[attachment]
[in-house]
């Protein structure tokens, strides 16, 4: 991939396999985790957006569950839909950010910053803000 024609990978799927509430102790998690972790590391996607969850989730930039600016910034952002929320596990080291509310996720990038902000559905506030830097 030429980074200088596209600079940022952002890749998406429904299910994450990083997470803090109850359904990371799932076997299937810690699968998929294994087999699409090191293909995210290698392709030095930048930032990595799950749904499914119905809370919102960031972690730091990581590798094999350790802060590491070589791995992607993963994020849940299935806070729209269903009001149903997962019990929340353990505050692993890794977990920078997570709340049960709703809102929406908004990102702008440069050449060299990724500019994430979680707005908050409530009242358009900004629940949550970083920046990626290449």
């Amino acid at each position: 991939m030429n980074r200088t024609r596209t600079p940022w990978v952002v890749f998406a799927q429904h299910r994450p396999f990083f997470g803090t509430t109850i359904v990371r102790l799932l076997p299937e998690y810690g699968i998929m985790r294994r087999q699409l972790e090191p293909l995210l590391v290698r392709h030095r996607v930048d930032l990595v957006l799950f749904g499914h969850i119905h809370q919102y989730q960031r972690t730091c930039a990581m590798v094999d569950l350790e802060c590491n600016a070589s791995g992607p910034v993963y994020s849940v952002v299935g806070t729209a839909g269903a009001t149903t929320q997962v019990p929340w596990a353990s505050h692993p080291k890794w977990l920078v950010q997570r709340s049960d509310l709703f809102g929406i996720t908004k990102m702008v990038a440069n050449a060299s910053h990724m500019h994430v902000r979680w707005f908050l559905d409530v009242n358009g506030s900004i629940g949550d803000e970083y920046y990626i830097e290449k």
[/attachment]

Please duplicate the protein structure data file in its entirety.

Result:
[in-house]
């Protein structure tokens, strides 16, 4: 991939396999985790957006569950839909950010910053803000 024609990978799927509430102790998690972790590391996607969850989730930039600016910034952002929320596990080291509310996720990038902000559905506030830097 030429980074200088596209600079940022952002890749998406429904299910994450990083997470803090109850359904990371799932076997299937810690699968998929294994087999699409090191293909995210290698392709030095930048930032990595799950749904499914119905809370919102960031972690730091990581590798094999350790802060590491070589791995992607993963994020849940299935806070729209269903009001149903997962019990929340353990505050692993890794977990920078997570709340049960709703809102929406908004990102702008440069050449060299990724500019994430979680707005908050409530009242358009900004629940949550970083920046990626290449």
């Amino acid at each position: 991939m030429n980074r200088t024609r596209t600079p940022w990978v952002v890749f998406a799927q429904h299910r994450p396999f990083f997470g803090t509430t109850i359904v990371r102790l799932l076997p299937e998690y810690g699968i998929m985790r294994r087999q699409l972790e090191p293909l995210l590391v290698r392709h030095r996607v930048d930032l990595v957006l799950f749904g499914h969850i119905h809370q919102y989730q960031r972690t730091c930039a990581m590798v094999d569950l350790e802060c590491n600016a070589s791995g992607p910034v993963y994020s849940v952002v299935g806070t729209a839909g269903a009001t149903t929320q997962v019990p929340w596990a353990s505050h692993p080291k890794w977990l920078v950010q997570r709340s049960d509310l709703f809102g929406i996720t908004k990102m702008v990038a440069n050449a060299s910053h990724m500019h994430v902000r979680w707005f908050l559905d409530v009242n358009g506030s900004i629940g949550d803000e970083y920046y990626i830097e290449k």